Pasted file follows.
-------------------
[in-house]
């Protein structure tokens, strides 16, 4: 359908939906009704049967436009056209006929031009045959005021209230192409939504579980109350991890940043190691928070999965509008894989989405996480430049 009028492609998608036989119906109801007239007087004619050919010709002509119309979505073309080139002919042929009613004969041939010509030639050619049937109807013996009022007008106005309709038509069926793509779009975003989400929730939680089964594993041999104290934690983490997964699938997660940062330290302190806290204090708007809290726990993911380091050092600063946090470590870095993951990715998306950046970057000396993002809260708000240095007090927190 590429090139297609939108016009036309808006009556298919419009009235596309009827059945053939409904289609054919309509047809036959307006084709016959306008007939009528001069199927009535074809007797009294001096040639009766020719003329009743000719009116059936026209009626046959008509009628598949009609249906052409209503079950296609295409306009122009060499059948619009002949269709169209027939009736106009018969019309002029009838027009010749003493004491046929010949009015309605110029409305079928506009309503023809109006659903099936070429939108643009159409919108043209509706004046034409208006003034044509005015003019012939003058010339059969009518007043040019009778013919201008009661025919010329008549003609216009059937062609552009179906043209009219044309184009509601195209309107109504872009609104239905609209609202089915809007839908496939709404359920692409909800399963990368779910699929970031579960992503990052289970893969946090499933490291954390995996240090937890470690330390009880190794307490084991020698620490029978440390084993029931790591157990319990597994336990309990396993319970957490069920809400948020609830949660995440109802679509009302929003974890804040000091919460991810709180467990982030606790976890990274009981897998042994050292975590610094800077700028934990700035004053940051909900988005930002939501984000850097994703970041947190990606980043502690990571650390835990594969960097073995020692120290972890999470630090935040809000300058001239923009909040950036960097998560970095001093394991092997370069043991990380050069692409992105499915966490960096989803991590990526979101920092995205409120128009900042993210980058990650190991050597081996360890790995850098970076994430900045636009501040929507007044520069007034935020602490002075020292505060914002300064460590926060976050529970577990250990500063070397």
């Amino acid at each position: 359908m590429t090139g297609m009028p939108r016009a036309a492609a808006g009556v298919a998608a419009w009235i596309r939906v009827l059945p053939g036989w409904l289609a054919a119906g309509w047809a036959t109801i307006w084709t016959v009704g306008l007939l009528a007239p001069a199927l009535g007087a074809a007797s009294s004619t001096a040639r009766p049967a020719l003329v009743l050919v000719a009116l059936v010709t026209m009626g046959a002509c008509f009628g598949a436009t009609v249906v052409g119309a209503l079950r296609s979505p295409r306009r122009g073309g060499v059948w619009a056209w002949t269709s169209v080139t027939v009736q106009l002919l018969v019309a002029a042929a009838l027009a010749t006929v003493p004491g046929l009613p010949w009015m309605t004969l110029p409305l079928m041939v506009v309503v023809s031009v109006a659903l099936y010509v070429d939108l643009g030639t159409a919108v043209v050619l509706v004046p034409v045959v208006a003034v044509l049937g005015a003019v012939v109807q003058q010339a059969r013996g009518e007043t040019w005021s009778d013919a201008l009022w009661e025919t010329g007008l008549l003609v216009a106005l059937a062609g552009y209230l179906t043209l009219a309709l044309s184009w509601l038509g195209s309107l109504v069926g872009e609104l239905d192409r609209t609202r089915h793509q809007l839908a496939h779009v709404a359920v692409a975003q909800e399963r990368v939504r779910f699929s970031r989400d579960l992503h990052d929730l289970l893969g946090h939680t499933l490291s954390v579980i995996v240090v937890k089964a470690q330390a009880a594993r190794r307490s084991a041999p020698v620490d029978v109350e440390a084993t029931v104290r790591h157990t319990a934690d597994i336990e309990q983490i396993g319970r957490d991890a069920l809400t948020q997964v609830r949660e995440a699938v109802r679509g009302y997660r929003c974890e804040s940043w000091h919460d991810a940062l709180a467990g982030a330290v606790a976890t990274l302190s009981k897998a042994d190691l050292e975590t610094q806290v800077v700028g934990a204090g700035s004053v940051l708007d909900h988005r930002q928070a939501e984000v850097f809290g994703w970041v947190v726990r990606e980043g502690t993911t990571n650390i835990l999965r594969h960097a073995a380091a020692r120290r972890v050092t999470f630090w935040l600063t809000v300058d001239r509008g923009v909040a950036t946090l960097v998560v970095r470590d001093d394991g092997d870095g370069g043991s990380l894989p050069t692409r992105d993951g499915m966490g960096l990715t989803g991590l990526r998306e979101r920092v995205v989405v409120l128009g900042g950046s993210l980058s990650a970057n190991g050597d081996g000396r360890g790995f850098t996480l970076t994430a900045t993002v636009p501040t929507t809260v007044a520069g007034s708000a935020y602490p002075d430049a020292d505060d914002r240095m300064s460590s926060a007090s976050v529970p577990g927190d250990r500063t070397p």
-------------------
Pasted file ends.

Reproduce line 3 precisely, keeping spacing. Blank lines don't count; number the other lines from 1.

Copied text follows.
């Amino acid at each position: 359908m590429t090139g297609m009028p939108r016009a036309a492609a808006g009556v298919a998608a419009w009235i596309r939906v009827l059945p053939g036989w409904l289609a054919a119906g309509w047809a036959t109801i307006w084709t016959v009704g306008l007939l009528a007239p001069a199927l009535g007087a074809a007797s009294s004619t001096a040639r009766p049967a020719l003329v009743l050919v000719a009116l059936v010709t026209m009626g046959a002509c008509f009628g598949a436009t009609v249906v052409g119309a209503l079950r296609s979505p295409r306009r122009g073309g060499v059948w619009a056209w002949t269709s169209v080139t027939v009736q106009l002919l018969v019309a002029a042929a009838l027009a010749t006929v003493p004491g046929l009613p010949w009015m309605t004969l110029p409305l079928m041939v506009v309503v023809s031009v109006a659903l099936y010509v070429d939108l643009g030639t159409a919108v043209v050619l509706v004046p034409v045959v208006a003034v044509l049937g005015a003019v012939v109807q003058q010339a059969r013996g009518e007043t040019w005021s009778d013919a201008l009022w009661e025919t010329g007008l008549l003609v216009a106005l059937a062609g552009y209230l179906t043209l009219a309709l044309s184009w509601l038509g195209s309107l109504v069926g872009e609104l239905d192409r609209t609202r089915h793509q809007l839908a496939h779009v709404a359920v692409a975003q909800e399963r990368v939504r779910f699929s970031r989400d579960l992503h990052d929730l289970l893969g946090h939680t499933l490291s954390v579980i995996v240090v937890k089964a470690q330390a009880a594993r190794r307490s084991a041999p020698v620490d029978v109350e440390a084993t029931v104290r790591h157990t319990a934690d597994i336990e309990q983490i396993g319970r957490d991890a069920l809400t948020q997964v609830r949660e995440a699938v109802r679509g009302y997660r929003c974890e804040s940043w000091h919460d991810a940062l709180a467990g982030a330290v606790a976890t990274l302190s009981k897998a042994d190691l050292e975590t610094q806290v800077v700028g934990a204090g700035s004053v940051l708007d909900h988005r930002q928070a939501e984000v850097f809290g994703w970041v947190v726990r990606e980043g502690t993911t990571n650390i835990l999965r594969h960097a073995a380091a020692r120290r972890v050092t999470f630090w935040l600063t809000v300058d001239r509008g923009v909040a950036t946090l960097v998560v970095r470590d001093d394991g092997d870095g370069g043991s990380l894989p050069t692409r992105d993951g499915m966490g960096l990715t989803g991590l990526r998306e979101r920092v995205v989405v409120l128009g900042g950046s993210l980058s990650a970057n190991g050597d081996g000396r360890g790995f850098t996480l970076t994430a900045t993002v636009p501040t929507t809260v007044a520069g007034s708000a935020y602490p002075d430049a020292d505060d914002r240095m300064s460590s926060a007090s976050v529970p577990g927190d250990r500063t070397p």